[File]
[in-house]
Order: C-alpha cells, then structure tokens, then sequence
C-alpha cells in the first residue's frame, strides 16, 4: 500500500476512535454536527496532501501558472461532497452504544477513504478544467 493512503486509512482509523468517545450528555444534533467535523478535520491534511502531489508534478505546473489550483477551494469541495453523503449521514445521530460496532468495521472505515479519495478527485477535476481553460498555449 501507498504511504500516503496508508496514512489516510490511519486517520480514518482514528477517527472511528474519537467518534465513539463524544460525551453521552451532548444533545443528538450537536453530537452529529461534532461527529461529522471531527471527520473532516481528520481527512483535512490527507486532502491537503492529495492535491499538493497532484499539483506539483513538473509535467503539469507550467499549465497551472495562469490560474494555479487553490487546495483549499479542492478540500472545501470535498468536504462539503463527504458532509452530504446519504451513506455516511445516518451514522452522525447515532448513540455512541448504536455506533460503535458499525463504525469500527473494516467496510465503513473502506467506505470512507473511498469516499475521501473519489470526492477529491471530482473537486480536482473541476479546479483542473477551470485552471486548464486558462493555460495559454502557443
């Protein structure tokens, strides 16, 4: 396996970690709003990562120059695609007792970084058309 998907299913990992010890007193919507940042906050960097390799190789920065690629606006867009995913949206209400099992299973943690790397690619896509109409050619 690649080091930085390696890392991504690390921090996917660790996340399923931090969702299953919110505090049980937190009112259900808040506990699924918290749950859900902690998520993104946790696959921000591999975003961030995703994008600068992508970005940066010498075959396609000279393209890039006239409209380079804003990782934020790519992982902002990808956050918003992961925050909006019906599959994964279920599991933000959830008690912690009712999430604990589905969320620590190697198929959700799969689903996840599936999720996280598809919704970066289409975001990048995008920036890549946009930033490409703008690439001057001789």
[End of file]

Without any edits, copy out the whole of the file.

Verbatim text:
[in-house]
Order: C-alpha cells, then structure tokens, then sequence
C-alpha cells in the first residue's frame, strides 16, 4: 500500500476512535454536527496532501501558472461532497452504544477513504478544467 493512503486509512482509523468517545450528555444534533467535523478535520491534511502531489508534478505546473489550483477551494469541495453523503449521514445521530460496532468495521472505515479519495478527485477535476481553460498555449 501507498504511504500516503496508508496514512489516510490511519486517520480514518482514528477517527472511528474519537467518534465513539463524544460525551453521552451532548444533545443528538450537536453530537452529529461534532461527529461529522471531527471527520473532516481528520481527512483535512490527507486532502491537503492529495492535491499538493497532484499539483506539483513538473509535467503539469507550467499549465497551472495562469490560474494555479487553490487546495483549499479542492478540500472545501470535498468536504462539503463527504458532509452530504446519504451513506455516511445516518451514522452522525447515532448513540455512541448504536455506533460503535458499525463504525469500527473494516467496510465503513473502506467506505470512507473511498469516499475521501473519489470526492477529491471530482473537486480536482473541476479546479483542473477551470485552471486548464486558462493555460495559454502557443
């Protein structure tokens, strides 16, 4: 396996970690709003990562120059695609007792970084058309 998907299913990992010890007193919507940042906050960097390799190789920065690629606006867009995913949206209400099992299973943690790397690619896509109409050619 690649080091930085390696890392991504690390921090996917660790996340399923931090969702299953919110505090049980937190009112259900808040506990699924918290749950859900902690998520993104946790696959921000591999975003961030995703994008600068992508970005940066010498075959396609000279393209890039006239409209380079804003990782934020790519992982902002990808956050918003992961925050909006019906599959994964279920599991933000959830008690912690009712999430604990589905969320620590190697198929959700799969689903996840599936999720996280598809919704970066289409975001990048995008920036890549946009930033490409703008690439001057001789």